Can we be sure that Assyrian winged bulls exist only in museums, and museums with strong floors? If some live in a backwater on the Iraqi-Iranian border, I should expect them to be grounded, like the duckbill platypus. Those wings look aerodynamically unsound to me. But they are certainly picturesque, and used rather like fans, would be the making of a courtship dance. Lucky the traveler who sees winged bulls gyrating to the music of a migratory harish bird.
Do melodies produced from tail feathers count as birdsong? I suspect that neither Shelley nor Wordsworth would have been so enthusiastic about skylarks if the silver sound had come from the inferior end. Poets ought to show appreciation of originality; but there is a certain prejudice. However, the whole topic is complex and ambiguous, and very short on facts. Am I even right in assuming that the bird is dumb? Perhaps the throat produces the melody and the tail the harmony. Which end is the rhythm section? Ornithologists may know much more than leaked into the press. Lazily, I don’t want to hear. No facts can possibly irradiate my imagination like this tantalizing glimpse of nature’s endless riches. I am prepared to believe that East Nepal is crammed with exciting rarities.
My encyclopedia gives me the feeling that the whole country is on the odd side. Autos have to be dismantled and carried in by hand, to be reassembled for use on the one good road; but the first manufacture on the list it gives is matches. Perhaps the strain of attaining a fully developed transport system with only spare parts and of supplying the flame deficiency caused by a complete absence of lighters rather distracted attention from the local wildlife, though to me, sitting comfortably in the West, it seems peculiar that a bird of such marked individuality should have escaped notice long enough to be thought extinct.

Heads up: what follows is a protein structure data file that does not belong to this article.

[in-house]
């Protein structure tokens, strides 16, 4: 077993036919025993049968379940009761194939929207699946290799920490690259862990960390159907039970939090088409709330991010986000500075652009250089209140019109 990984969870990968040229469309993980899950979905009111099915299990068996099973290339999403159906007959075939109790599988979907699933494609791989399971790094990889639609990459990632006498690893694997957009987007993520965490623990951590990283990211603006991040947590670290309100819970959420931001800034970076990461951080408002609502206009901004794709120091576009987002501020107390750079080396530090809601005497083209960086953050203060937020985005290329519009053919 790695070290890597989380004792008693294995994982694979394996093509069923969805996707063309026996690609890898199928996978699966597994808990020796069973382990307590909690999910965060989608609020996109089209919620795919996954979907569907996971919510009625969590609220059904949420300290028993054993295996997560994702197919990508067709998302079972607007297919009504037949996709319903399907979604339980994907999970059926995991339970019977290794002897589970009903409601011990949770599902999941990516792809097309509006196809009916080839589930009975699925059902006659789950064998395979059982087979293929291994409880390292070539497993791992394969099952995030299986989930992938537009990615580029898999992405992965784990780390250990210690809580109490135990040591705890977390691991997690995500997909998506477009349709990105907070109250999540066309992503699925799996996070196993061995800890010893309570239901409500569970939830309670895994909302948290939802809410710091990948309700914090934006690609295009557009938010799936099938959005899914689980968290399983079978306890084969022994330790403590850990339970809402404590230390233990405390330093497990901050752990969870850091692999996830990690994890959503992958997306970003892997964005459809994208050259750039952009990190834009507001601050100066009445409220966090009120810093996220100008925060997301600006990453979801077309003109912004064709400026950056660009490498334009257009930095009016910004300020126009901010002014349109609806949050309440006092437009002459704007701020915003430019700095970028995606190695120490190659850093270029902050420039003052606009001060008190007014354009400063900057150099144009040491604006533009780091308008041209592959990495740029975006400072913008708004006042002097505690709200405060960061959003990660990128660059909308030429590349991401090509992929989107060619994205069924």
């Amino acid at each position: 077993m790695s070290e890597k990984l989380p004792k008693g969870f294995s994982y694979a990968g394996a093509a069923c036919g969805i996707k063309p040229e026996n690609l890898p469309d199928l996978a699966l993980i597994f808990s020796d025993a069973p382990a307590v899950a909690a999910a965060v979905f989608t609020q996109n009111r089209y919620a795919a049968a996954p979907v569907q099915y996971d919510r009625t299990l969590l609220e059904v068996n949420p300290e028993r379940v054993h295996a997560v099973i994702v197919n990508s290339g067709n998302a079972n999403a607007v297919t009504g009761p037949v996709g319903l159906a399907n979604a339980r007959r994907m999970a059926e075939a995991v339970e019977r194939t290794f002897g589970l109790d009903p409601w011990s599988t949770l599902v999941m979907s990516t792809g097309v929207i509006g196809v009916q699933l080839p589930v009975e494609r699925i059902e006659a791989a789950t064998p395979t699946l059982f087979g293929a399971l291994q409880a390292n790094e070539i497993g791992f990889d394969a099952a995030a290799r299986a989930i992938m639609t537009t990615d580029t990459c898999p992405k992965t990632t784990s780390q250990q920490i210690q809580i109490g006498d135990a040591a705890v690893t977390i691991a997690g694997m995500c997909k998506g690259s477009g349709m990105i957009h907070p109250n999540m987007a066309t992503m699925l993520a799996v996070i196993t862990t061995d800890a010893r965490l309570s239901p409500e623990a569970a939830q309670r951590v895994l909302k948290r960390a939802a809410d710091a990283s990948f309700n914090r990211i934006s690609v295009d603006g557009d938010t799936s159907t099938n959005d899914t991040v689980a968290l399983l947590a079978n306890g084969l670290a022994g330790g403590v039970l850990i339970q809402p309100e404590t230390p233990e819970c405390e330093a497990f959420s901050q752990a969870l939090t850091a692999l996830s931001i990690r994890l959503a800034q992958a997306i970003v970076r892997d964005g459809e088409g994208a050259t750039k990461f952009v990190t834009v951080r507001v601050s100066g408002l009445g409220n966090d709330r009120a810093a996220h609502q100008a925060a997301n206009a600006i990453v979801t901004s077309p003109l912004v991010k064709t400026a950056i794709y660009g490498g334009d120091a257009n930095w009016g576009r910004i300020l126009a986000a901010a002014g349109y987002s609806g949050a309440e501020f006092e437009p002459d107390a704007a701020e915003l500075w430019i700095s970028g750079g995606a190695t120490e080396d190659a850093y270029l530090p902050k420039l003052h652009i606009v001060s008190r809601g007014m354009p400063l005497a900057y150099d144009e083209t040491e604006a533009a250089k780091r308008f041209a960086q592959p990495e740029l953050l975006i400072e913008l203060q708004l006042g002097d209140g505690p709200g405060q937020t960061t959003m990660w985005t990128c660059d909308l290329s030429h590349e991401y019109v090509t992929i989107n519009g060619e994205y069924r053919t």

Perhaps what happened was that when white naturalists interrupted a group of elders as they chattered in the bazaar, to get rid of their irritating inquiries the elders told them that the bird had died out. Being, like most naturalists, men who believed what foreigners told them, they went off to New Zealand moa hunting, or roc hunting in Arabia. The elders would then continue their excited conversation about their country’s industrial development — now there were to be matchboxes with jokes on them, starting with one about two Sherpas meeting on Everest — and then they would fall into a fierce argument over where the steering wheel went in the new four-seater; if they could only fit the contents of the packages together in the right order, they could spend the afternoon on Katmandu.
I wonder whether there is much interest in its homeland in the bird’s re-emergence. News of it will arouse more comment along the urban motorways of more industrialized lands, where the birdsong is drowned by the noise of progress and men sit in traffic jams reading wistfully about this tuneful nonconformer, this odd, lovable creature. But even “lovable" is a guess. The story contained no indication of size. I hope I haven’t been sentimentalizing over something with the dimensions, and the personality, of a buzzard.